Medicare Helps Smokers Quit: Should Government Bail Them Out Too?

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It's never too late to quit smoking, experts say. (iStockPhoto)

(CBS/AP) The government has another bailout on the books... this time it's a plan to help older smokers kick the habit.

Medicare is finally catching up with most private insurers by providing counseling for anyone on the program who is trying to quit smoking.

Experts say it's never too late, even for lifelong smokers.

"The elderly can respond to smoking cessation counseling even if they have been smoking for 30 years or more," says Dr. Barry Straube, Medicare's chief medical officer. "We do know we can see a reduction in the death rate and complications from smoking-related illnesses." Not only cancer, heart disease and lung problems, which can kill, but also gastric reflux, osteoporosis and other ailments that undermine quality of life.

There are an estimated 4.5 million older smokers in the U.S., or about one in 10. Among the population as a whole, one in five people smoke.

Medicare, the government health insurance program for seniors and the disabled, already covers drugs used to help smokers quit, as well as counseling for those who have developed a smoking-related illness. But starting immediately, the program will expand the benefit to cover up to eight counseling sessions a year.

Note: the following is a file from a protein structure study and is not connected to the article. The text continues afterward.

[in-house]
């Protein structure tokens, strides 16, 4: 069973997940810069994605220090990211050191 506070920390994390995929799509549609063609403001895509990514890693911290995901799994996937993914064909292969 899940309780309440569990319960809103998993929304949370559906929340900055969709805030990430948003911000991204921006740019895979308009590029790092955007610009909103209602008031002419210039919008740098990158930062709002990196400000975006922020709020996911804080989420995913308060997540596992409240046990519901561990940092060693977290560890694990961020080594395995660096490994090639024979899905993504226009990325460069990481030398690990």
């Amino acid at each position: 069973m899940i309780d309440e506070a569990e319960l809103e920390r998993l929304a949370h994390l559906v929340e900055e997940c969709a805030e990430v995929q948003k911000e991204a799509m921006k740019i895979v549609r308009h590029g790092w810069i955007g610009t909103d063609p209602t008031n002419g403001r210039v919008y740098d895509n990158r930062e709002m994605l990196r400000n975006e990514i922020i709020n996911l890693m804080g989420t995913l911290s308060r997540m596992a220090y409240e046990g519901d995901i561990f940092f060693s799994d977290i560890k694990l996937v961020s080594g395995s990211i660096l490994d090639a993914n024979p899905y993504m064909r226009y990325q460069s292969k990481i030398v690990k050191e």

Next year, such counseling will be free, under a provision in President Barack Obama's health care law that eliminates co-payments for preventive services.

Smoking related illnesses currently cost the government tens of billions each year. With any luck, helping seniors quit smoking will bring that bill down.

Medicare's new smoking cessation benefit will also be available to younger people who are covered by the program because of a disability. About 1 million of them are smokers.

Older smokers often don't get as much attention from doctors as do younger ones. "They just figure, 'Well, it's too late,'" says Straube, that the damage is already done. That may start to change now.

Many older smokers started when it was fashionable to light up. They are more likely than younger smokers to be seriously hooked on nicotine and less likely to attempt quitting. But research shows that their odds of success are greater if they do try to give up the habit.

It's unclear why older people who try to quit have better luck than younger smokers.

Some experts think it's because older smokers are more motivated, perhaps from having seen a loved one die of cancer or heart disease, or by recognizing how the cigarette habit has left its mark in their own bodies, anything from wrinklier skin to shortness of breath.

Straube has his own theory: "They're under less stress," he said. "They are not working anymore, and they have more time."

WHAT DO YOU THINK?
Should the government provide free counseling for smokers trying to quit?

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